By Synnove Vandal
As of 2018, state sales taxes are collected on just half of ecommerce sales, according to The Tax Foundation. But the Supreme Court’s landmark South Dakota v. Wayfair decision in June is likely to change this number drastically.
For the last 50 years, internet sellers only had to collect sales tax from buyers if the company had property or employees in the state of sale.
The court’s ruling doesn’t require ecommerce companies to start collecting sales tax. But it allows individual states to put such a mandate in place.
Prior to this decision, many ecommerce sites could operate without worrying about complex sales taxes. Now, online sellers will have to figure out how to comply with individual sales tax requirements.
Factors influencing the overruling of the 1992 Quill case
Internet purchases weren’t actually exempt from taxation prior to the June ruling. In fact, consumers have always been required to pay taxes to their resident state on purchases where they didn’t pay sales tax.
In the 1992 Quill case, the Supreme Court reaffirmed a previous ruling disallowing states to require sales tax from out-of-state sellers.
Initially intended to reduce burdens on interstate commerce, the ruling allowed online-only retailers to operate at an advantage over local retailers. This led to the South Dakota v. Wayfair decision this past June.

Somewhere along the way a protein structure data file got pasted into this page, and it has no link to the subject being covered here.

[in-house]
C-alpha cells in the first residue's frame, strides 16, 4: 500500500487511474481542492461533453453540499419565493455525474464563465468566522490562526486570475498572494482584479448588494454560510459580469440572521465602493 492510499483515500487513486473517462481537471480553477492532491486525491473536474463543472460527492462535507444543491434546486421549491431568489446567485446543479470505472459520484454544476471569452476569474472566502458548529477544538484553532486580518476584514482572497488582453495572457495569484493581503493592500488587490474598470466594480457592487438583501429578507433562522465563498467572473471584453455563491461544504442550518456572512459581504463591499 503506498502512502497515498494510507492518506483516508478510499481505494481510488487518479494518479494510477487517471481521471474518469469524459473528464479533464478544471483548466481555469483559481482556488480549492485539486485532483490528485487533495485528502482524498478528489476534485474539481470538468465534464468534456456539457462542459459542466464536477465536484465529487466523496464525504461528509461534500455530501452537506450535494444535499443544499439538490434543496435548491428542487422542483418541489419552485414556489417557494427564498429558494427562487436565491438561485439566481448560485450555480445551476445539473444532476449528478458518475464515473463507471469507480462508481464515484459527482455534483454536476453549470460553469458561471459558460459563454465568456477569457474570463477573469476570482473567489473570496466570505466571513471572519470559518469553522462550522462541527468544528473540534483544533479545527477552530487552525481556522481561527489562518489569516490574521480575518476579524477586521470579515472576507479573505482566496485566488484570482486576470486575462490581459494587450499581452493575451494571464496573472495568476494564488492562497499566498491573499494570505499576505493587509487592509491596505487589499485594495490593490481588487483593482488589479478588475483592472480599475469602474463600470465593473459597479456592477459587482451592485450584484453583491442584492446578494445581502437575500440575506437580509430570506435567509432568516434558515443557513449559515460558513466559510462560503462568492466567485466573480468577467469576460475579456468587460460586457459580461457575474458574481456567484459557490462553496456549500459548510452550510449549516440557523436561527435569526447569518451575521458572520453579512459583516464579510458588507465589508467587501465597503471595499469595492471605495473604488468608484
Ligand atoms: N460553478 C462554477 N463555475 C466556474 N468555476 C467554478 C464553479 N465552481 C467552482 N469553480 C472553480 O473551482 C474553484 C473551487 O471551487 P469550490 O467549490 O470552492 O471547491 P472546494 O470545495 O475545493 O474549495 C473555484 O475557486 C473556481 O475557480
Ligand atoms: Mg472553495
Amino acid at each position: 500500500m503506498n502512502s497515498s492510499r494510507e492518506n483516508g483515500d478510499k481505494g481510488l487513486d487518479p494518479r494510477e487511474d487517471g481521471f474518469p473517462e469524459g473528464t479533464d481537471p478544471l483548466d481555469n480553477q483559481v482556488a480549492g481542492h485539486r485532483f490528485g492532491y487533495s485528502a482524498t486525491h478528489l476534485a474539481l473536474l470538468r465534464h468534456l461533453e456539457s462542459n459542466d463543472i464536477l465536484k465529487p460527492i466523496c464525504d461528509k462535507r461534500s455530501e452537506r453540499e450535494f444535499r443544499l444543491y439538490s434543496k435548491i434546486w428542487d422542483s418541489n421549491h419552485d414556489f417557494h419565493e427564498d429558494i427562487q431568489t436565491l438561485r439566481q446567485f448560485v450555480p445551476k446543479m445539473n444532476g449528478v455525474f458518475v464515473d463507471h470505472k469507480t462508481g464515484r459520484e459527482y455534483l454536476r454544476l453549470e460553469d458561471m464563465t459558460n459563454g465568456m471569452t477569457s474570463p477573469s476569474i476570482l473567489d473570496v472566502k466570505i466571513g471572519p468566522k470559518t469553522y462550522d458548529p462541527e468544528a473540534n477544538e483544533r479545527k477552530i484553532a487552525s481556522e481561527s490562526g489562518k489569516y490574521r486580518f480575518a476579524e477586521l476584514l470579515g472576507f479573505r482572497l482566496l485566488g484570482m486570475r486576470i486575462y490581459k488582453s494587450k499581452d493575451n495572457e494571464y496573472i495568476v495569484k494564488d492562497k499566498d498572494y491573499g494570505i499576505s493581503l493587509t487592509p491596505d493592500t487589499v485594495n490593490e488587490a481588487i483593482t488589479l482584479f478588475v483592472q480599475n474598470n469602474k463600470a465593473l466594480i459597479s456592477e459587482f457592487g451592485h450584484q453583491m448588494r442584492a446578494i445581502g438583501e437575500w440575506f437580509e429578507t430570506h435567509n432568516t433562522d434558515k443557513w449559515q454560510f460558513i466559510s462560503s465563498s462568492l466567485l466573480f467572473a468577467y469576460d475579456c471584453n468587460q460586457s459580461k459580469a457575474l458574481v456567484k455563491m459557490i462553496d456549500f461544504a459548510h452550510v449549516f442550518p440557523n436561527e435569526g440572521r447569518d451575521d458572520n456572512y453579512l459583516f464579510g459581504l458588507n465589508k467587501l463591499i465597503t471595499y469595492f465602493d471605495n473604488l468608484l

Several other factors that influenced the court’s June decision include:
- Growth of eCommerce – ecommerce has grown tremendously from 1992 to 2018. Many ecommerce sellers aren’t collecting sales tax despite widespread directed sales and activity in a state.
- Technological advances – new platforms have lowered the cost of collecting sales tax.
- Ineffective physical presence rule – 31 states already required tax collection with minimal physical presence prior to the ruling.
How can ecommerce sellers comply with new laws?
Now that states have the legal right to dictate if ecommerce companies must abide by state tax laws, ecommerce sellers must remain abreast of the individual laws.
There are more than 15,000 taxing jurisdictions in the U.S. Understanding the complex tax laws is no easy task, even for large ecommerce sellers.
Technology has luckily reached a point where online retailers don’t have to figure out individual laws themselves. Consider using sales tax software to assist with this transition. Why stress about tax compliance when you can automate it?
For example, Avalara helps more than 20,000 companies globally with tax compliance. Avalara integrates with your existing systems and automatically makes sales tax decisions on every purchase. Learn more about how Avalara works in this YouTube video.
Regardless of how you choose to comply, start working towards a solution now. Don’t wait until individual localities begin imposing taxes.
Follow the link below for more information on the supreme court’s decision.
Online Sellers Stumped over Sales Tax Collection – Ina Steiner, eCommerceBytes.com
Synnove Vandal is a Client Manager at InTouch Manufacturing Services, a QC firm that performs product inspections and factory audits in Asia for clients in the US, EU and Australia.